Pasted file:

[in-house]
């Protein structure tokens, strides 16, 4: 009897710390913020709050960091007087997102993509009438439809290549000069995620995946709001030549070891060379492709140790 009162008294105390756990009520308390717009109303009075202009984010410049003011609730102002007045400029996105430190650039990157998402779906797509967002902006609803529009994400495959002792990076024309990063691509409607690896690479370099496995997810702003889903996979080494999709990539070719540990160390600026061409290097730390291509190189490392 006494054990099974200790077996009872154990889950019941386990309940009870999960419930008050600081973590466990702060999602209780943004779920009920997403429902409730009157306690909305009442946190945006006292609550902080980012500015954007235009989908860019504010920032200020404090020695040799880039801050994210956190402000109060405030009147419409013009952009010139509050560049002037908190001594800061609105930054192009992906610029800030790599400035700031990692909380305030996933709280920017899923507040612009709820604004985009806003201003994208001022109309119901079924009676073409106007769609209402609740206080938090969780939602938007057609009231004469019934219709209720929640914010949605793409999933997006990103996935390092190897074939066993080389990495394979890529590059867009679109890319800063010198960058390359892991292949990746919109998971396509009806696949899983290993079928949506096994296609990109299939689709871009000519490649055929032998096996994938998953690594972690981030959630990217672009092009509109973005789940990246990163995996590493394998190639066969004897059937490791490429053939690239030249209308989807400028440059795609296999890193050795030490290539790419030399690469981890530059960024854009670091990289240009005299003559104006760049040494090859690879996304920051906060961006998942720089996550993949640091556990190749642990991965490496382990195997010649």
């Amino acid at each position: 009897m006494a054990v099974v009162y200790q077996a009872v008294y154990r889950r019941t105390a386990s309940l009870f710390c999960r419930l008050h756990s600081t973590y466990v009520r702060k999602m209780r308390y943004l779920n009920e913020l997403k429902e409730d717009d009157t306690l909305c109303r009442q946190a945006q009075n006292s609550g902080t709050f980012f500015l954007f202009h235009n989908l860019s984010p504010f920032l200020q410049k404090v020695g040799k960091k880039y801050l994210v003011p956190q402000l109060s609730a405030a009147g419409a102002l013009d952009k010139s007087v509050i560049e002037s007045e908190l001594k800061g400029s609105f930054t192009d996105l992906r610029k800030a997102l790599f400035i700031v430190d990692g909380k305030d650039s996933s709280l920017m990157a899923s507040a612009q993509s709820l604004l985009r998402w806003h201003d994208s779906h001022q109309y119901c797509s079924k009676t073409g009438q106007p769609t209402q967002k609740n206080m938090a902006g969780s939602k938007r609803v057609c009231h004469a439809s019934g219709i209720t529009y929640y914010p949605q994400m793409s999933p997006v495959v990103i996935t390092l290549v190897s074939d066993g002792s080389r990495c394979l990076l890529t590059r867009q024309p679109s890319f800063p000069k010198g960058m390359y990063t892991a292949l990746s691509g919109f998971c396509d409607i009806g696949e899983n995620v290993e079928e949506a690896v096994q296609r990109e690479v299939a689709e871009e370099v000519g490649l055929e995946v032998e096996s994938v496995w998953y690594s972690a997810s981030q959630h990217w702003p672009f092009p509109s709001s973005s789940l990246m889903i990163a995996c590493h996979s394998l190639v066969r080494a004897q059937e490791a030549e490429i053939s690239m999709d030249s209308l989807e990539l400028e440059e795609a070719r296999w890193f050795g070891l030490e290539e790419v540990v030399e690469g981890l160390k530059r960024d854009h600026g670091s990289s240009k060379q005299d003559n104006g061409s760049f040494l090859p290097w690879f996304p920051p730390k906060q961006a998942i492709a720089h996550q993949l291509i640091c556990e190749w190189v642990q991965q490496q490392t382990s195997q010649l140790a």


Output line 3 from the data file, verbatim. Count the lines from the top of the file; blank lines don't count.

């Amino acid at each position: 009897m006494a054990v099974v009162y200790q077996a009872v008294y154990r889950r019941t105390a386990s309940l009870f710390c999960r419930l008050h756990s600081t973590y466990v009520r702060k999602m209780r308390y943004l779920n009920e913020l997403k429902e409730d717009d009157t306690l909305c109303r009442q946190a945006q009075n006292s609550g902080t709050f980012f500015l954007f202009h235009n989908l860019s984010p504010f920032l200020q410049k404090v020695g040799k960091k880039y801050l994210v003011p956190q402000l109060s609730a405030a009147g419409a102002l013009d952009k010139s007087v509050i560049e002037s007045e908190l001594k800061g400029s609105f930054t192009d996105l992906r610029k800030a997102l790599f400035i700031v430190d990692g909380k305030d650039s996933s709280l920017m990157a899923s507040a612009q993509s709820l604004l985009r998402w806003h201003d994208s779906h001022q109309y119901c797509s079924k009676t073409g009438q106007p769609t209402q967002k609740n206080m938090a902006g969780s939602k938007r609803v057609c009231h004469a439809s019934g219709i209720t529009y929640y914010p949605q994400m793409s999933p997006v495959v990103i996935t390092l290549v190897s074939d066993g002792s080389r990495c394979l990076l890529t590059r867009q024309p679109s890319f800063p000069k010198g960058m390359y990063t892991a292949l990746s691509g919109f998971c396509d409607i009806g696949e899983n995620v290993e079928e949506a690896v096994q296609r990109e690479v299939a689709e871009e370099v000519g490649l055929e995946v032998e096996s994938v496995w998953y690594s972690a997810s981030q959630h990217w702003p672009f092009p509109s709001s973005s789940l990246m889903i990163a995996c590493h996979s394998l190639v066969r080494a004897q059937e490791a030549e490429i053939s690239m999709d030249s209308l989807e990539l400028e440059e795609a070719r296999w890193f050795g070891l030490e290539e790419v540990v030399e690469g981890l160390k530059r960024d854009h600026g670091s990289s240009k060379q005299d003559n104006g061409s760049f040494l090859p290097w690879f996304p920051p730390k906060q961006a998942i492709a720089h996550q993949l291509i640091c556990e190749w190189v642990q991965q490496q490392t382990s195997q010649l140790a």